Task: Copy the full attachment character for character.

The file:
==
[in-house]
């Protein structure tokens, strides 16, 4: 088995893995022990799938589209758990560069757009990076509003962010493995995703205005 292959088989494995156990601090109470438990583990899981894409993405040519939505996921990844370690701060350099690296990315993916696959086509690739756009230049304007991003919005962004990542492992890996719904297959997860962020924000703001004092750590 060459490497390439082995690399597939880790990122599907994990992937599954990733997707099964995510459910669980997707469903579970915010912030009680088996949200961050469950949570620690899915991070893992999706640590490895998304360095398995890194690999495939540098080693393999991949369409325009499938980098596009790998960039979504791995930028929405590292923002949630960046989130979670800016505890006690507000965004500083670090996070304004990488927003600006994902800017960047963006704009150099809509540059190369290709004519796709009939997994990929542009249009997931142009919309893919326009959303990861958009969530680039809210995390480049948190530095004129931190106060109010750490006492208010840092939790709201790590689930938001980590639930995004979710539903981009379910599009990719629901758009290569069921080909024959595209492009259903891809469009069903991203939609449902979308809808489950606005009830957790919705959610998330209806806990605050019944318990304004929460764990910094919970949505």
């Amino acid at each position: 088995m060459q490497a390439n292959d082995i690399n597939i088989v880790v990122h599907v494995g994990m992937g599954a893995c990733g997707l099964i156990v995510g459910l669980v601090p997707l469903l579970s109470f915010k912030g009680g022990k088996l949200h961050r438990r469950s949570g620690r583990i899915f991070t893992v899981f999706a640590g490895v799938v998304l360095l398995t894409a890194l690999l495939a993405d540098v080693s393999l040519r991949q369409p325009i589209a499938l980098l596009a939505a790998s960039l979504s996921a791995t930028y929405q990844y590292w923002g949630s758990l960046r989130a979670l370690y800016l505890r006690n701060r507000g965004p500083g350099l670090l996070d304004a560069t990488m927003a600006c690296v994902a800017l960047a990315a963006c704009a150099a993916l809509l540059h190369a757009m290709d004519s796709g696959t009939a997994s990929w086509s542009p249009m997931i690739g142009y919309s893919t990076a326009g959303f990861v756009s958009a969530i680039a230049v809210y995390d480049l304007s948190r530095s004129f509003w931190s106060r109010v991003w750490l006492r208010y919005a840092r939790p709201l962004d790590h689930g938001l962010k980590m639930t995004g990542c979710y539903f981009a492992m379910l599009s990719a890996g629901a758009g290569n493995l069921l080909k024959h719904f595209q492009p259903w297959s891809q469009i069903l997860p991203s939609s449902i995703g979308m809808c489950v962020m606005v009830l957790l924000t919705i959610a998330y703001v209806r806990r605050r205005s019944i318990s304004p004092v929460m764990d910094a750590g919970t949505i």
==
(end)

[in-house]
């Protein structure tokens, strides 16, 4: 088995893995022990799938589209758990560069757009990076509003962010493995995703205005 292959088989494995156990601090109470438990583990899981894409993405040519939505996921990844370690701060350099690296990315993916696959086509690739756009230049304007991003919005962004990542492992890996719904297959997860962020924000703001004092750590 060459490497390439082995690399597939880790990122599907994990992937599954990733997707099964995510459910669980997707469903579970915010912030009680088996949200961050469950949570620690899915991070893992999706640590490895998304360095398995890194690999495939540098080693393999991949369409325009499938980098596009790998960039979504791995930028929405590292923002949630960046989130979670800016505890006690507000965004500083670090996070304004990488927003600006994902800017960047963006704009150099809509540059190369290709004519796709009939997994990929542009249009997931142009919309893919326009959303990861958009969530680039809210995390480049948190530095004129931190106060109010750490006492208010840092939790709201790590689930938001980590639930995004979710539903981009379910599009990719629901758009290569069921080909024959595209492009259903891809469009069903991203939609449902979308809808489950606005009830957790919705959610998330209806806990605050019944318990304004929460764990910094919970949505």
């Amino acid at each position: 088995m060459q490497a390439n292959d082995i690399n597939i088989v880790v990122h599907v494995g994990m992937g599954a893995c990733g997707l099964i156990v995510g459910l669980v601090p997707l469903l579970s109470f915010k912030g009680g022990k088996l949200h961050r438990r469950s949570g620690r583990i899915f991070t893992v899981f999706a640590g490895v799938v998304l360095l398995t894409a890194l690999l495939a993405d540098v080693s393999l040519r991949q369409p325009i589209a499938l980098l596009a939505a790998s960039l979504s996921a791995t930028y929405q990844y590292w923002g949630s758990l960046r989130a979670l370690y800016l505890r006690n701060r507000g965004p500083g350099l670090l996070d304004a560069t990488m927003a600006c690296v994902a800017l960047a990315a963006c704009a150099a993916l809509l540059h190369a757009m290709d004519s796709g696959t009939a997994s990929w086509s542009p249009m997931i690739g142009y919309s893919t990076a326009g959303f990861v756009s958009a969530i680039a230049v809210y995390d480049l304007s948190r530095s004129f509003w931190s106060r109010v991003w750490l006492r208010y919005a840092r939790p709201l962004d790590h689930g938001l962010k980590m639930t995004g990542c979710y539903f981009a492992m379910l599009s990719a890996g629901a758009g290569n493995l069921l080909k024959h719904f595209q492009p259903w297959s891809q469009i069903l997860p991203s939609s449902i995703g979308m809808c489950v962020m606005v009830l957790l924000t919705i959610a998330y703001v209806r806990r605050r205005s019944i318990s304004p004092v929460m764990d910094a750590g919970t949505i």